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Embolization for Pelvic Congestion

Treatment for painful pelvic varices

Embolization for pelvic congestion (ovarian vein embolization) is an interventional radiology procedure used to treat painful pelvic varices. Pelvic varices are enlarged veins in the lower abdomen.

During embolization for pelvic congestion, the interventional radiologist inserts a catheter through a small nick in the femoral vein in the groin or internal jugular vein in the neck, then guides it through the vascular system to the ovarian vein. Using fluoroscopy, the catheter is guided to the area of enlarged veins. There, the catheter is used to deposit embolic agents such as coils, gelfoam, and/or sclerosant.

You can have pelvic varices and have no symptoms. When you do have symptoms of pelvic pain and heaviness (especially with prolonged standing) then there is concern that you may have pelvic congestion syndrome.

The diagnosis of pelvic congestion is made based on your symptoms and diagnostic studies which may include:

  • Pelvic CT venography
  • Magnetic resonance imaging (MRI) venography
  • Pelvic and transvaginal ultrasound

Benefits

  • Embolization for pelvic congestion is a minimally invasive radiology procedure for treating a condition that causes significant discomfort. It can be an alternative to hysterectomy.
  • Some studies show a success rate of up to 85 percent using this technique.
  • Interventional radiology techniques only require a small incision to reach structures deep inside the body. This reduces overall risk, complications, and recovery time.
  • Embolization for pelvic congestion is often performed as an outpatient elective procedure.

 

Risks

  • Embolization for pelvic congestion uses a very small dose of radiation, and the benefit from successful treatment far outweighs the risk. Please see ARA’s information on Radiation Safety.
  • Women should always inform the scheduler, physician, and technologist if they are pregnant.
  • In very rare cases, the catheterization may injure a vessel, which can cause bleeding or vessel blockage. This may require additional procedures to clear the vessel or stop the bleeding.
  • In very rare cases (less than 1%), infection may develop after the procedure.
  • Embolization for pelvic congestion is typically done in an outpatient interventional suite or as an outpatient hospital procedure. Procedure time is usually 1.5 to 2 hours, but can be longer depending on the complexity of the case.
  • You may be asked to remove all metal and jewelry, and you will be asked to change into a gown.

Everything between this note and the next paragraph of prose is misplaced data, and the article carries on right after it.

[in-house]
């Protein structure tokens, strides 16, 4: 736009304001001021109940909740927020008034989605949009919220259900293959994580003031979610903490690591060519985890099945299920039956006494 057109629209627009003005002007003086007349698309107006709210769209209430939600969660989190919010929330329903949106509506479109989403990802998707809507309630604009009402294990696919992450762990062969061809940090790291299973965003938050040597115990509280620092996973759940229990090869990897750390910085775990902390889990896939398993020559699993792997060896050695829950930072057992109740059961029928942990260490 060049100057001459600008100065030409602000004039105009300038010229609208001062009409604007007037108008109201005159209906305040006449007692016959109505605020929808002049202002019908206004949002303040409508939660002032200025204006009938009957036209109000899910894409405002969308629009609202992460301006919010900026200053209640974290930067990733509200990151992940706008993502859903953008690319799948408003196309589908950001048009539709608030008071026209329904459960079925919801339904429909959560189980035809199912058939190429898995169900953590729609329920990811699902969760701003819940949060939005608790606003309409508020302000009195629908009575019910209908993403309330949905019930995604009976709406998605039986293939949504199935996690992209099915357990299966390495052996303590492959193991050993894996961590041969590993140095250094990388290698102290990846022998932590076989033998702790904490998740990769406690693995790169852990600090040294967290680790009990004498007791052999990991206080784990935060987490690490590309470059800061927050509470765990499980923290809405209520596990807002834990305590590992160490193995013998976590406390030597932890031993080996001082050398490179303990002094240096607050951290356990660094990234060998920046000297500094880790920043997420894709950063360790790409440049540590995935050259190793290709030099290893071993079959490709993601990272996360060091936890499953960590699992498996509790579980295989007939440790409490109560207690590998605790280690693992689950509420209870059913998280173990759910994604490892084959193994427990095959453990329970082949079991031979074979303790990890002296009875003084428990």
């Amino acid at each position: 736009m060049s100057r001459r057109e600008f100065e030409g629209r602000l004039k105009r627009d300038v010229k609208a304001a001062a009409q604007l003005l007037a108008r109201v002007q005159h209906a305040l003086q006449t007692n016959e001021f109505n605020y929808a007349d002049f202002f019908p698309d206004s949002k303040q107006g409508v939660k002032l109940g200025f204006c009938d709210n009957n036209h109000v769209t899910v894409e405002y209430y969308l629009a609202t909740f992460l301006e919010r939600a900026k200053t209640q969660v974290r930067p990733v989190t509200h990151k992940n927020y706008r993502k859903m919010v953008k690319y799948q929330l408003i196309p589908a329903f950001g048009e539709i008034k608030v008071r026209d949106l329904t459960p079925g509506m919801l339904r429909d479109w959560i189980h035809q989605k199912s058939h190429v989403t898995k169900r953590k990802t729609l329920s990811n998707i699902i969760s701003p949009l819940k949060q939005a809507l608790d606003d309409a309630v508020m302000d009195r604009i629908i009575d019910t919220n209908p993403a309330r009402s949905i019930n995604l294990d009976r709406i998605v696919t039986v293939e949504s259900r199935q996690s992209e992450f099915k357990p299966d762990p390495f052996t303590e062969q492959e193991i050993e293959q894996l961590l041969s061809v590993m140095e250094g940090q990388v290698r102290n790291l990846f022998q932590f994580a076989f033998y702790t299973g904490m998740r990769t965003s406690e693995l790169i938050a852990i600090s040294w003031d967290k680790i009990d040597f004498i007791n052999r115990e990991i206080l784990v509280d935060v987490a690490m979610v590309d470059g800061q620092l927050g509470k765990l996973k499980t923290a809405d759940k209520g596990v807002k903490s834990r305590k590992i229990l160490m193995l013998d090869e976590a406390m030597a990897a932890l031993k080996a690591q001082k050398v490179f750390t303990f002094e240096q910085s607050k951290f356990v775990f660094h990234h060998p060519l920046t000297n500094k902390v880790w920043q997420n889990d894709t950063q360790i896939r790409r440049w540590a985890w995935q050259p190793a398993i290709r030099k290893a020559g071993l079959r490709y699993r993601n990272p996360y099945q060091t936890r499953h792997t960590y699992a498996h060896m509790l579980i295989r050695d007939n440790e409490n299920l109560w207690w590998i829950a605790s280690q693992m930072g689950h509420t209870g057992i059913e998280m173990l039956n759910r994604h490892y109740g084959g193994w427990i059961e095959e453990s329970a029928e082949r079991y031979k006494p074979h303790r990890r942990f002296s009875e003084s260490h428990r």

• Before the exam, a paramedic or technologist will start an intravenous (IV) line in your arm or hand.
  • You will be positioned comfortably on the exam table. At this point, a dose of sedative may be delivered through the IV to help you relax. The area where the catheter will be inserted may be shaved and will be cleaned and numbed with local anesthetic, which may sting briefly.
  • The interventional radiologist will make a tiny nick in your skin and guide the catheter into the vein, then guide the catheter through the blood vessels until it reaches the area to be treated. At this point, contrast material is injected. You may feel a warm sensation as the contrast material enters your bloodstream during the imaging of blood vessels.
  • Real-time imaging with fluoroscopy will guide the radiologist in directing the catheter and the treatment.
  • Once the catheter reaches the area to be treated, embolic agents (coils, gelfoam, or sclerosant) will be released from the catheter tip to treat the pelvic varices and enlarged ovarian veins.
  • More images may be taken to make sure the embolization was completed effectively.
  • When the procedure is finished, the catheter is removed, and pressure is applied to the incision site.
  • You may be asked to rest in bed for 2 to 3 hours after the procedure.
  • You may engage in light activities for the first week following the exam. You can return to work the following day.
  • Please let your health care provider and your scheduler know of all medications you are taking and if you have allergies, especially to iodinated contrast material. Also let them know about recent illnesses or ongoing medical conditions.
  • If you take any blood-thinning medications, aspirin, or products containing aspirin, please contact our office for instructions on discontinuing the medications prior to your procedure.
  • Women should always inform the scheduler, referring provider, and technologist if they are pregnant. It may be necessary to use an alternate procedure.
  • Some health care providers recommend that breastfeeding women wait 24 to 48 hours until the contrast clears from their system before breastfeeding again.
  • If your exam plans include giving you a sedative, you may be instructed not to eat or drink for 6 hours before the exam. You may take scheduled medication with small sips of water.
  • You will be kept for observation at the facility until you are cleared to leave. Please arrange for a family member or friend to drive you home since you will receive moderate sedation.

 

Please call our interventional team at (512) 467-XRAY or (512) 467-9729 to schedule a physician consultation.

Follow-up appointments will be scheduled 1 month after the procedure and possibly again at 3 to 6 months.

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